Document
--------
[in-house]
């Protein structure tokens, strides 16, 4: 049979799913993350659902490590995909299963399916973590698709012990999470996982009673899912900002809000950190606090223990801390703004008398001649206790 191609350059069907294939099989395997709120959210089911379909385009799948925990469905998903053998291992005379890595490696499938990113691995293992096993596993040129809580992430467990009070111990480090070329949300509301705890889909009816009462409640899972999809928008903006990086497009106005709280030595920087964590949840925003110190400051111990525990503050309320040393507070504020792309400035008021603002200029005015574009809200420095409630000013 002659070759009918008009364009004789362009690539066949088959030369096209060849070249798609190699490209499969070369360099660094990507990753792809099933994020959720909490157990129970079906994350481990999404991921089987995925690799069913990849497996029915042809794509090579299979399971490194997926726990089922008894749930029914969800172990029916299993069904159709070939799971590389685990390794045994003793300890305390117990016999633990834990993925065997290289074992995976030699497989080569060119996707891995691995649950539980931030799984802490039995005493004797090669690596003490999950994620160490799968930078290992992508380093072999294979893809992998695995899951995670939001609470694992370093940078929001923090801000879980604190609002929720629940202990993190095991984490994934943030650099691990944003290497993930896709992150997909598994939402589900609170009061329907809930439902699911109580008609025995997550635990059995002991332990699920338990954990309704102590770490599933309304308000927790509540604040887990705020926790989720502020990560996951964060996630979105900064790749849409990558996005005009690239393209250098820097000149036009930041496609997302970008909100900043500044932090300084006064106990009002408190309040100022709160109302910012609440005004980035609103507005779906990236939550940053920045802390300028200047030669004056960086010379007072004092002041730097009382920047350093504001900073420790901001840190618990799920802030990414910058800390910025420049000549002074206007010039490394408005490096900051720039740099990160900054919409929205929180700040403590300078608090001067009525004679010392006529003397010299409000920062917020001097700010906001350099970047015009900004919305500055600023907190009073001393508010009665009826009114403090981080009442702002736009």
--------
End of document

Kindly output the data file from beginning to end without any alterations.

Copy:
[in-house]
């Protein structure tokens, strides 16, 4: 049979799913993350659902490590995909299963399916973590698709012990999470996982009673899912900002809000950190606090223990801390703004008398001649206790 191609350059069907294939099989395997709120959210089911379909385009799948925990469905998903053998291992005379890595490696499938990113691995293992096993596993040129809580992430467990009070111990480090070329949300509301705890889909009816009462409640899972999809928008903006990086497009106005709280030595920087964590949840925003110190400051111990525990503050309320040393507070504020792309400035008021603002200029005015574009809200420095409630000013 002659070759009918008009364009004789362009690539066949088959030369096209060849070249798609190699490209499969070369360099660094990507990753792809099933994020959720909490157990129970079906994350481990999404991921089987995925690799069913990849497996029915042809794509090579299979399971490194997926726990089922008894749930029914969800172990029916299993069904159709070939799971590389685990390794045994003793300890305390117990016999633990834990993925065997290289074992995976030699497989080569060119996707891995691995649950539980931030799984802490039995005493004797090669690596003490999950994620160490799968930078290992992508380093072999294979893809992998695995899951995670939001609470694992370093940078929001923090801000879980604190609002929720629940202990993190095991984490994934943030650099691990944003290497993930896709992150997909598994939402589900609170009061329907809930439902699911109580008609025995997550635990059995002991332990699920338990954990309704102590770490599933309304308000927790509540604040887990705020926790989720502020990560996951964060996630979105900064790749849409990558996005005009690239393209250098820097000149036009930041496609997302970008909100900043500044932090300084006064106990009002408190309040100022709160109302910012609440005004980035609103507005779906990236939550940053920045802390300028200047030669004056960086010379007072004092002041730097009382920047350093504001900073420790901001840190618990799920802030990414910058800390910025420049000549002074206007010039490394408005490096900051720039740099990160900054919409929205929180700040403590300078608090001067009525004679010392006529003397010299409000920062917020001097700010906001350099970047015009900004919305500055600023907190009073001393508010009665009826009114403090981080009442702002736009």